Table 1: �Anti-poaching brigades, established in collaboration with government, business and WWF, are successfully fighting illegal logging on the ground in Russia. An example is the �Sobol� brigade, created in 2003 with support from the WWF and IKEA Cooperation on Forest Projects, and reporting to the Department of Natural Resources and Environmental Protection of the Ministry of Natural Resources. The brigade has helped reduce illegal logging and curb corruption within the State Forest Service of Russia Far East province. Its six members alone are responsible for a quarter of all reports of violations. This has dramatically reduced the logging problem, raising hopes that the habitat of the endangered Amur tiger might be restored. �The brigade has been operating for only a year, but the results are already impressive,� said Goran Sundberg, IKEA Wood Procurement Coordinator, during a visit in 2004� (WWF International, 2005).

 

�As long as our governments and business leaders do not know how much nature we use or how resource use compares to the existing stocks, overshoot may go undetected�increasing the ecological debt of society�(Wackernagel,2001).

.e

Habitat management in and around the area involves a complex of inter-related environmental, economic and social issues and there are a number of ways that might be used to overcome forest degradation. All require certain pre-conditions be met before they can be implementing. Perhaps the most important of these is that further disturbances are prevented and that the site is protected from the events that caused degradation in the first place. One group of methods can be referred to as restoration. These methods focus primarily on biodiversity protection and the re-establishment of the original forest communities. These methods range from passive approaches where weeds or pests are controlled and the site is protected from further disturbances through to approaches involving dense plantings of many species.

 

The second group of methods can be referred to as rehabilitation. These seek to achieve improvements in biodiversity while also yielding some direct financial benefit to land owners as well. Methods include mosaics of monocultures of indigenous species as well as mixed-species plantations. Restoration or rehabilitation at a landscape level necessarily involves trade-offs between ecological and socio-economic systems. A process of trial-and-error or adaptive management will be needed to develop methods appropriate for particular circumstances (David, 2002).

 

Landslip prevention and control usually requires a combination of vegetative measures and engineering structures. Where landslips have occurred after tree clearing, regeneration of cleared areas with densely planted tree species above the slip zone is required to de-water and stabilize soils and remove soil water by evapotranspiration.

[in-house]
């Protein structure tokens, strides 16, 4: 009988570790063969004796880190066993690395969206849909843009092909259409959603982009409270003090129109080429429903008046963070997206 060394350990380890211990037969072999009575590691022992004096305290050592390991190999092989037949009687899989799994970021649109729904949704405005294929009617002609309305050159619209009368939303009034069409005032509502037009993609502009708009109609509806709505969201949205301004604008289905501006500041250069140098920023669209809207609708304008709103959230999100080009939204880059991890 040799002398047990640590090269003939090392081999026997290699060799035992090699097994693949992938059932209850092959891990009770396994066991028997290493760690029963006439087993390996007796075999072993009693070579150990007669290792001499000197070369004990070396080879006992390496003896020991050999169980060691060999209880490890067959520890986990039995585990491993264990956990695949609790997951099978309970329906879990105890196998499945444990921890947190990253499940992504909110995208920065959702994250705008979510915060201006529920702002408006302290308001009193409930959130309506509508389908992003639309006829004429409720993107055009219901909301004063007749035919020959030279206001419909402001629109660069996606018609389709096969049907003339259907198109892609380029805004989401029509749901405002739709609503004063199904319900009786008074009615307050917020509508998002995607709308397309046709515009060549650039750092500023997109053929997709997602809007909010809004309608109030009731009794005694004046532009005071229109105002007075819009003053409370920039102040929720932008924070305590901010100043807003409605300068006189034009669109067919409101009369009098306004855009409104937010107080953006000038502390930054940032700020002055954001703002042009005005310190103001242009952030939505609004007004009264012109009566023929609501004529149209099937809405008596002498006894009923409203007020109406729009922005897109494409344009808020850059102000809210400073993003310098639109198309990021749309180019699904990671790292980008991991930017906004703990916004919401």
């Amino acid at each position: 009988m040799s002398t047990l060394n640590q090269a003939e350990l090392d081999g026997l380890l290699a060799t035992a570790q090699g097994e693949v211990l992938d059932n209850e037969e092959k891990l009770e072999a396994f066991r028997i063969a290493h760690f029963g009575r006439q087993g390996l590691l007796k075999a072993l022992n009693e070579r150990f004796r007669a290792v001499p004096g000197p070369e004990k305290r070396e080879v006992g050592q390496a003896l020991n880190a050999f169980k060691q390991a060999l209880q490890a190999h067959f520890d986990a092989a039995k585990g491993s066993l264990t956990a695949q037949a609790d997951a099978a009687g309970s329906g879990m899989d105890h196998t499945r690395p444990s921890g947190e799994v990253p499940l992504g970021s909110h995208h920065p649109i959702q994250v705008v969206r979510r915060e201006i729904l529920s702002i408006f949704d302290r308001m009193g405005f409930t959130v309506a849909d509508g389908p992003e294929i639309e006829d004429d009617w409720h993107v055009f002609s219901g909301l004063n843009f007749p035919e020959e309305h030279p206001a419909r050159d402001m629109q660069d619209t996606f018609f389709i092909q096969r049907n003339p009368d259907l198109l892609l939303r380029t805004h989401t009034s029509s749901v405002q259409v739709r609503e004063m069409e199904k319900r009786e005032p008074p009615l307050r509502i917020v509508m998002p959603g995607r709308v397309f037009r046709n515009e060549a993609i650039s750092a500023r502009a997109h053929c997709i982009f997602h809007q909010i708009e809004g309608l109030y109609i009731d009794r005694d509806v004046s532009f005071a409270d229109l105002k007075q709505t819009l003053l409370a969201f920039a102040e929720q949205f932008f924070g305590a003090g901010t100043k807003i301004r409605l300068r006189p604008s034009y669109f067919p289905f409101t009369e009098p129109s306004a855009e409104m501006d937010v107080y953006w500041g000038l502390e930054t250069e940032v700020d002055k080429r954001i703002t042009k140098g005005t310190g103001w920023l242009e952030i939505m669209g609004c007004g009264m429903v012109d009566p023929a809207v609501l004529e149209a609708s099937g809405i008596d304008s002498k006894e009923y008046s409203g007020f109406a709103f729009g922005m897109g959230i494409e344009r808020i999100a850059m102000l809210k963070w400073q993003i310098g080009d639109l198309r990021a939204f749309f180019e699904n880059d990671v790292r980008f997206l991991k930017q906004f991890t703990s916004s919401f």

• Dense tree planting above susceptible areas
  • Surface drains within and above affected area
  • Sub-surface drains.

 

In some cases engineering structures such as soil pins, retaining walls, rock filling and slope grooming may also be required to prevent or control landslips (Mass Movement Landslips and Slumps) . Single most effective way to protect the type of forest that indigenous people inhabit is to involve them in the conservation process. They have a lot vested in the preservation of the forest ecosystem. That's where to get their water, their medicines. Forest guards are often not from that area, in fact they are from somewhere far away and sometimes they don't even live in the local area. The best way to protect ancestral rainforests is to help the local peoples hold on to their culture, is to help them protect the forest. People who best know, use, and protect biodiversity are the indigenous people who live in these forests. Local forest house hundreds of thousands of species of plants, many of which hold promise for their compounds which can be used to ward off pests and fight human disease. No one understands the secrets of these plants better than indigenous peoples -medicine men and women - who have developed boundless knowledge of this library of flora for curing everything from foot rot to diabetes. But like the forests themselves, the knowledge of these botanical wizards is fast-disappearing due to deforestation and profound cultural transformation among younger generations. The combined loss of this knowledge and these forests irreplaceably impoverishes the world of cultural and biological diversity (Butler, 2006).